It's his hands on the economy, folks, and soon he'll be looking after the whole country...

Pictures from Monaco

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Here are a few pictures of Monaco. Average temperature yesterday was 25ºC. As you might expect, since I had approximately 15 minutes to explore Monaco during my whole time there (deadlines is deadlines, as they say, and although I could have stayed the night, there's an article I need to write today, and a few interviews that need conducting), most of these are from within 100 metres of the Meridien hotel in which the press briefing was being held. All the same, I think you can see that Monaco's really, really nice, particularly in June.



I bought my laptop about three years ago. It's a PowerBook G4 12“. There have been things wrong with it since day one, including an odd tendency to crash at random intervals, no matter what operating system I'm using, if I happen to have moved it recently – obviously a useful feature in a laptop.

However, it's been getting worse. The ”7“ key keeps falling off; there's some great big black marks on the wrist-rests, either caused by fused toner cartridge or by the G4 superheating its outer coating to the point where it starts to carbonise. The battery life has also dropped off, and until a couple of days had dropped to about an hour and half during normal usage and less than 40 minutes if I'm playing a DivX. I had bought an extra battery at the same time as the laptop, but about a year ago it started to refuse charge.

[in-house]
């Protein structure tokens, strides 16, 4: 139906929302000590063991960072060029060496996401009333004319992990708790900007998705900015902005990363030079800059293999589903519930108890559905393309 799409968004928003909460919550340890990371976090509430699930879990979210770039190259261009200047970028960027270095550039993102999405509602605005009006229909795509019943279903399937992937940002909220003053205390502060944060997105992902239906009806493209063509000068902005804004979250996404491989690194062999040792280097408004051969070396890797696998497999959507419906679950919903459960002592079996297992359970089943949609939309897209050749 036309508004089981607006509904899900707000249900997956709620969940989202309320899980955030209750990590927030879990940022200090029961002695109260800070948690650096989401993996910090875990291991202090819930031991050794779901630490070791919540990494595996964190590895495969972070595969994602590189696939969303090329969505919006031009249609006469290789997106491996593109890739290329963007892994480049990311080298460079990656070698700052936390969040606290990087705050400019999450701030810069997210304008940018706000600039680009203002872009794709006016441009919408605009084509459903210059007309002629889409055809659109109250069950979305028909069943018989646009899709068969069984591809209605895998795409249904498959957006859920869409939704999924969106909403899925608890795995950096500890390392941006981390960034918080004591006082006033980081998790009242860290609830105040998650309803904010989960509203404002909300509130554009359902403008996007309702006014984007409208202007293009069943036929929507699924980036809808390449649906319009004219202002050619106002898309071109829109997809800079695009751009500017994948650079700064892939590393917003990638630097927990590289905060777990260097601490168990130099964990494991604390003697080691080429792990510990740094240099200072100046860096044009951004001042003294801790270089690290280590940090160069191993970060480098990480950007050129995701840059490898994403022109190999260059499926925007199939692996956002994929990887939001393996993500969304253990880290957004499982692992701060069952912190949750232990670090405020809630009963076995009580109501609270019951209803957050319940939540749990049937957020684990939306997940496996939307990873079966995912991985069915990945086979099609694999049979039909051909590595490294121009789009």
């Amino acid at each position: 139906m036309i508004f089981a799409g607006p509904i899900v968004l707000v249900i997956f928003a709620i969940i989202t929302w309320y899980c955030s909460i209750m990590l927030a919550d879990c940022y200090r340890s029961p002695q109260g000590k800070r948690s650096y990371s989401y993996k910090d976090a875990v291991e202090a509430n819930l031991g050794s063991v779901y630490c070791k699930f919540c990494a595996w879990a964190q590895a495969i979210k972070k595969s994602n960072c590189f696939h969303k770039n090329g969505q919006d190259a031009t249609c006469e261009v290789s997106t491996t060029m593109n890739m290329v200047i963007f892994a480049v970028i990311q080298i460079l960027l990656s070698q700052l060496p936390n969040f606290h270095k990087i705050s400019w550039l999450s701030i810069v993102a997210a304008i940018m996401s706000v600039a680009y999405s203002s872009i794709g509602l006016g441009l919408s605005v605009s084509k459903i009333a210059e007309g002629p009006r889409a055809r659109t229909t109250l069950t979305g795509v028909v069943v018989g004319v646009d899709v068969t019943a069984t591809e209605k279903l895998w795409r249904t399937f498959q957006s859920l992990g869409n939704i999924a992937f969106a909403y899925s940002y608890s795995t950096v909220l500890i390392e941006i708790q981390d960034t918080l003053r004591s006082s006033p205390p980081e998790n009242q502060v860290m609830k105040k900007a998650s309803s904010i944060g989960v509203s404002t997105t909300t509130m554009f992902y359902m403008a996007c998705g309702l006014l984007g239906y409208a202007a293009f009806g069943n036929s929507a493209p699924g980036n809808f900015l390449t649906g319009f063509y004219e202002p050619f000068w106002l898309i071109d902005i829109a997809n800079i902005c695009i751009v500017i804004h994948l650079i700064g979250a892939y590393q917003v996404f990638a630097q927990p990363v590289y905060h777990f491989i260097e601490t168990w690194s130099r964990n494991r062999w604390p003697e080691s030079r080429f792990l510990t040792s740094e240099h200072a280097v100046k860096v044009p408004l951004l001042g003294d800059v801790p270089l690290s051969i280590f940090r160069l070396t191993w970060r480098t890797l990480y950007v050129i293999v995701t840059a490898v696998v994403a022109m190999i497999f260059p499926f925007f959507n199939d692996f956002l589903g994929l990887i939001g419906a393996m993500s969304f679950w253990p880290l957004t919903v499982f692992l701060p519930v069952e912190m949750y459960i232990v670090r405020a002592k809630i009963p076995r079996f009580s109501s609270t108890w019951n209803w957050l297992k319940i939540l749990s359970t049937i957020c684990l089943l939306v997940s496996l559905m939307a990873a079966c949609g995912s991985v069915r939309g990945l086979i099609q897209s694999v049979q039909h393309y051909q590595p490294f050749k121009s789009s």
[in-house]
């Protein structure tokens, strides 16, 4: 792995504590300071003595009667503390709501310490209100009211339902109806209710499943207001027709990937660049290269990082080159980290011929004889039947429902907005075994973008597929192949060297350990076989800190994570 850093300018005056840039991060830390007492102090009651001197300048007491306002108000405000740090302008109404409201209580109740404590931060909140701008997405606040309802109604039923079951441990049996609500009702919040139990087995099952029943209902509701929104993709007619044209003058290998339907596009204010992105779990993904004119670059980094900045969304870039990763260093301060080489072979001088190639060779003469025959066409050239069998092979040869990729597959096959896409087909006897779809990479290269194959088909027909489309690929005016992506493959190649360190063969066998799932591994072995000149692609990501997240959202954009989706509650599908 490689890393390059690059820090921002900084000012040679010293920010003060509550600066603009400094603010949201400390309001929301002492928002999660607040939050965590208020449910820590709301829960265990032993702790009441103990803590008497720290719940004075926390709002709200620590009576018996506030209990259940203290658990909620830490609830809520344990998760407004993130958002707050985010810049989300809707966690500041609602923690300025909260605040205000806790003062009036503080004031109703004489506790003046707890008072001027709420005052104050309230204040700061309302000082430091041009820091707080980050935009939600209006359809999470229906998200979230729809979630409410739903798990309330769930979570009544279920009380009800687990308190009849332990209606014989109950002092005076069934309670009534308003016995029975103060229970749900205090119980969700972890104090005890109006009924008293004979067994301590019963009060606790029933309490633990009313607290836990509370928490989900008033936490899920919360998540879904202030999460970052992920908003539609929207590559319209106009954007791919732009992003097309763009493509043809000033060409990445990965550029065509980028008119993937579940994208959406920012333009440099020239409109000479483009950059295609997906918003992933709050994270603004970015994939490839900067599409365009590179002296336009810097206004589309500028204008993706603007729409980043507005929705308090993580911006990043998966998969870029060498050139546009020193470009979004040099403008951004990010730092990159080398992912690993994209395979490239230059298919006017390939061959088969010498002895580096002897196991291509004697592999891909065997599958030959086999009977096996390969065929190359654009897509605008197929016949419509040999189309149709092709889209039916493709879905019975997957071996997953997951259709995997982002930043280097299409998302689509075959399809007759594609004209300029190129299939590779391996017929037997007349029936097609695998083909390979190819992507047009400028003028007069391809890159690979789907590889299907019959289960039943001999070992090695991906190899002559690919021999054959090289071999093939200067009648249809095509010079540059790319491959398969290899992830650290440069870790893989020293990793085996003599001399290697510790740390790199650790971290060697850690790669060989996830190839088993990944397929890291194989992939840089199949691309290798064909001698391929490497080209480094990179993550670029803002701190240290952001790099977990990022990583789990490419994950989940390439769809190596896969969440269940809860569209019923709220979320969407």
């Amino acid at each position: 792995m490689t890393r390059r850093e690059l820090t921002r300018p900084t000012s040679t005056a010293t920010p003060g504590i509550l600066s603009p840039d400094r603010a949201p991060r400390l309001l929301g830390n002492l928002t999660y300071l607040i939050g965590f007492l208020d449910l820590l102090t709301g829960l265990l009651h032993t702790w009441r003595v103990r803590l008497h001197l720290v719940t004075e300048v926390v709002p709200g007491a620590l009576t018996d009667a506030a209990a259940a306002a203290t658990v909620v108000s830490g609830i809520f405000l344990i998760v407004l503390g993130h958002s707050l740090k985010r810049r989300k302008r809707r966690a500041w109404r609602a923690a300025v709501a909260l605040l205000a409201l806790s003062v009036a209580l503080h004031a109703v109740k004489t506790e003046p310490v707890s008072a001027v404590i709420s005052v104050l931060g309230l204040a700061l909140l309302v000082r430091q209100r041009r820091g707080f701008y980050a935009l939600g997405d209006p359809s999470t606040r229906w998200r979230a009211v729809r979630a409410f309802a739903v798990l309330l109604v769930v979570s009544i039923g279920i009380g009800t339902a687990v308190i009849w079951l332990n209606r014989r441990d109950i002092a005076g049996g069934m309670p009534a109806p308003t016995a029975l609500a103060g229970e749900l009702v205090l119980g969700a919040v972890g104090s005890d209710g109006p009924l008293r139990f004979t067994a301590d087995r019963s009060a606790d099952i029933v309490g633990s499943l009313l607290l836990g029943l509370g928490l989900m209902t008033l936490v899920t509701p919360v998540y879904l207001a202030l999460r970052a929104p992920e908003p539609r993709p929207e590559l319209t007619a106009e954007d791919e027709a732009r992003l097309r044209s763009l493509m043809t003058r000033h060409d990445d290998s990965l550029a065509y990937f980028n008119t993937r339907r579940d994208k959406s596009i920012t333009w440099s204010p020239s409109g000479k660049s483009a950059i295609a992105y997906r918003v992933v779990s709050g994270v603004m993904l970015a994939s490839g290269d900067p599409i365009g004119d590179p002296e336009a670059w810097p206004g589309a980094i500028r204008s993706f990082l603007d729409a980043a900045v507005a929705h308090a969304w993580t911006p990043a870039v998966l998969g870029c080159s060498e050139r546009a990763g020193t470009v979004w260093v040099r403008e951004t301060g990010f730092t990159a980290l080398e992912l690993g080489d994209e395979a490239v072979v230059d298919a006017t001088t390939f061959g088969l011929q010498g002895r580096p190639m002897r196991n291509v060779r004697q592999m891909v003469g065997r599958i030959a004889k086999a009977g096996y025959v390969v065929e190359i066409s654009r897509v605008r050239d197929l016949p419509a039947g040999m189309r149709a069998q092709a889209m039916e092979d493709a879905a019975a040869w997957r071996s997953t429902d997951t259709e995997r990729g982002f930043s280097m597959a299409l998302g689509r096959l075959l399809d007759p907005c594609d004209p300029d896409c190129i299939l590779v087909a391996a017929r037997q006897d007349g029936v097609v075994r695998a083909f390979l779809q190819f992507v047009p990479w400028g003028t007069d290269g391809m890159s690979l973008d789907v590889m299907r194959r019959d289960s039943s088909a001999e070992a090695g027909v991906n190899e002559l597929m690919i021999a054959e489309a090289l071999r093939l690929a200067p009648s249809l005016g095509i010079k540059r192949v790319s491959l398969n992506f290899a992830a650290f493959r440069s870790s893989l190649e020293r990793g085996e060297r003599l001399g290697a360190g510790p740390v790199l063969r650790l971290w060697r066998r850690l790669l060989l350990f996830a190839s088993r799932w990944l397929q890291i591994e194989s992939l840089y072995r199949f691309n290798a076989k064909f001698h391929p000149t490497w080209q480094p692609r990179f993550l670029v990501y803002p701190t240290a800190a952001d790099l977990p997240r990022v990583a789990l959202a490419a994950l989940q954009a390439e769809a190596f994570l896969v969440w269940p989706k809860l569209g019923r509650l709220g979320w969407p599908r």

Miraculously, though, I tried charging it again yesterday and it works just fine. I've now gone from under 40 minutes of battery life to over three hours. The moral of this story, then, is always to buy a spare battery, but to avoid using it until your main battery has gone pear-shaped. And also, never trust Apple to produce a battery that has any kind of longevity in everyday use.

UPDATE: Incidentally, finally having battery power again meant I was able to test the Notebook feature of Word 2004, which allows you to type notes as Word records via your Mac's microphone. It's actually pretty good. The quality was fine, the file didn't get too large and you're able to play back the audio at (almost) the corresponding points to your typing. I'll be using that feature again, I think.

Business class on BA

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So I'm at the gate, ready to board the flight back to London from Nice from my press trip. I've been impressed by Nice's clever plan of having two lines for boarding – one for rows 24 and upwards and one for everyone else. Certainly speeded things up a bit. When what should happen but the person checking my boarding pass frowns. I'm not coming up on her system. She passes it to her colleague, who searches her system and delights me by informing me that I've been upgraded from “Euro traveller” to “Business class”.